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by Steve Parton
Also see Bands Who Do Their Own Sound

Montreal, July `95: we were a sound crew of five setting up for a really big show for a band from Mexico. The band, arriving from Toronto, was stuck and was going to be late. As the sound tech, I'd asked for a stage plot or tech ryder or anything to let us know what the musicians would need when they do arrive. There were none, and the three thousand-plus people arrived before any musicians. All we had to go on was an estimated number of 16 players, and my past experience with Mexican music. The band arrived to my proposed set-up for horns, percussion, etc. Not only was there no one member who could list off all of his fellow musicians, but none of them spoke English or French. This whole disaster could have been avoided had a stage plot been provided by the promoter, manager or musicians.

When I'm hired by a band to do sound, I provide a Stage Plot and Input List (something I call the S.P.I.L. sheet) for the house tech or system tech. As my own band doesn't have its own tech (besides myself, but I'm busy being a musician), we use the tech appointed to us by the establishment, which sometimes makes me feel not unlike the criminally accused who can't afford his own defense attorney. Hence the stage plot / input list, a.k.a. the tech ryder, not to be confused with the regular rider, in which one can request Smarties with all the red ones removed.

So on your computer or by hand, PLOT all of the instruments on the STAGE diagram with the names of the musicians (or spaces for names to be written if they are freelancers), making sure they correspond to the input list. Orient the diagram by specifying Stage Right, Stage Left, Upstage and Downstage. You should indicate the position of the audience for those boneheads who still mix stage left with audience left...if in doubt, look up Rush's second live album. The input list will give the specifics like phantom power, preferred mics, etc. If nothing else, this is a way to put into words what has been drawn on the stage plot so there is no confusion. Before you hit the photocopier, show your masterpiece to a couple of other sound techs to read. If there are a lot of questions, or if there is even one question, go back (to the computer) and clarify yourself better. You may find that some house techs will ask questions that may easily be answered by the stage plot that they're holding in their hands, either because they prefer to be told verbally or they are not used to dealing with bands or band techs organized enough to actually have a stage plot.

If you're not totally convinced that this document is worthwhile, consider the outcome of faxing your stage plot to each venue a couple days before the show, especially if there's ever a chance you're going to be late. Arriving at a stage on which microphones are placed and awaiting the instruments is great for a band tech. Make sure you have written "Please forward to house tech", and give an emergency phone number (which you of course check everyday when you're on the road). Carry many extra copies with you for those bored, overly-passive techs who somehow lose theirs en route from the front-of-house to the stage.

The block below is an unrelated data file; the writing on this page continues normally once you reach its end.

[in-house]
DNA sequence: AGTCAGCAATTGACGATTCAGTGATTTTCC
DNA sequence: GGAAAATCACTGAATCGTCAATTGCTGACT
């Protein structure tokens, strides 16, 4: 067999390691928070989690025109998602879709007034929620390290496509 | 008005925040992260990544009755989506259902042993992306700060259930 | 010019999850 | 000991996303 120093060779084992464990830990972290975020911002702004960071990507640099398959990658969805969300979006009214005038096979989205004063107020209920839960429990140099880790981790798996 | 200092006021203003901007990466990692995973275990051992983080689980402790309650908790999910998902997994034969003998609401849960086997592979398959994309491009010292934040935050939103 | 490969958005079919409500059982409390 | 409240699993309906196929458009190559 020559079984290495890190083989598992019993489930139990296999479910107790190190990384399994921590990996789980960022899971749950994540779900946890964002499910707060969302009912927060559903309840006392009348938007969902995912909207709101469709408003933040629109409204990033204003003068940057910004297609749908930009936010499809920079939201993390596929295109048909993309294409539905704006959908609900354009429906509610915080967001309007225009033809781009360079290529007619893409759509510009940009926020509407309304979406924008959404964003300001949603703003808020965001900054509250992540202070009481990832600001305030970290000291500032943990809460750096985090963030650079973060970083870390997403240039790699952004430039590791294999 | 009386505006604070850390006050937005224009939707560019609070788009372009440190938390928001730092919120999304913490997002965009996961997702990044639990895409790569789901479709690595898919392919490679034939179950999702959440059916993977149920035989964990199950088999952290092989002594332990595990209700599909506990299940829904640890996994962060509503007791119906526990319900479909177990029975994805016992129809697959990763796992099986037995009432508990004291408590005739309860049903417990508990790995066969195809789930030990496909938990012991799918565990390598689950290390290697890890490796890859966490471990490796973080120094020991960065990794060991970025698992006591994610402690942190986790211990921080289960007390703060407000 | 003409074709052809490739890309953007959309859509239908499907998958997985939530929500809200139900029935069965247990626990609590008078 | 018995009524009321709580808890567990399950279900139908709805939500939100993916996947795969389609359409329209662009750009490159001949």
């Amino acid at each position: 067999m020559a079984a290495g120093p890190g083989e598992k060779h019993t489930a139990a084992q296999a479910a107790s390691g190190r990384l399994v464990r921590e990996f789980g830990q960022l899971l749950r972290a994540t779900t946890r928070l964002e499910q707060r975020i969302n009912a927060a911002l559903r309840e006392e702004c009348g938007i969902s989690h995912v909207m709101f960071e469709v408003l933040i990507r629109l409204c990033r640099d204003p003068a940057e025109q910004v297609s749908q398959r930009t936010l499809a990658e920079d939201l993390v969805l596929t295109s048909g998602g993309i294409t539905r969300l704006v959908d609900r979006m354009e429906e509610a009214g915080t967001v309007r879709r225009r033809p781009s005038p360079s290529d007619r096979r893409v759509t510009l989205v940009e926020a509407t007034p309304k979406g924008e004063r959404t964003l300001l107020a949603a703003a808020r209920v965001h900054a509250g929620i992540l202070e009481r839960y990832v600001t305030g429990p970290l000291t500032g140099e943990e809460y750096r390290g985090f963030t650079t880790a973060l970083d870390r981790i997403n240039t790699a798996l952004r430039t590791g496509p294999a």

About those red smarties...

Let the techs know what you need, but if you desire a pink wireless Beta 58, best supply it yourself, unless you have the clout to send the promoter running back to Steve's Music in a huff. The size and specifics of the tech ryder depend proportionately on the calibre of the band and the numbers that will be drawn to the show. Large bands playing small venues should carry extra mics, DI's, XLR cables, or perhaps even a submixer if you know you can't fit onto a 16- or 24-channel board.

If the sound tech who is mixing you isn't familiar with your band, your style or sound, offer a brief explanation, and/or a comparison to another band (I know, I know, your sound is like no other), and perhaps write this on the stage plot along with any crucial monitor requests. This is in the event that circumstances don't allow for a detailed pre-soundcheck discussion.

It is important not to good-heartedly try to "help out" sound techs by making such suggestions as an SM58 for the vocals, or how to set up the console, unless you are the band tech instructing the house tech how you want things done. Do not forget that they too have their way of doing things. Remember the word CLOUT. Look it up if you need to.

Steve Parton is a composer, recording artist and music educator residing in Southern Ontario. Steve was a regular contributor to Canada's national music mag Canadian Musician, where this article first appeared.
Visit Steve's music site at

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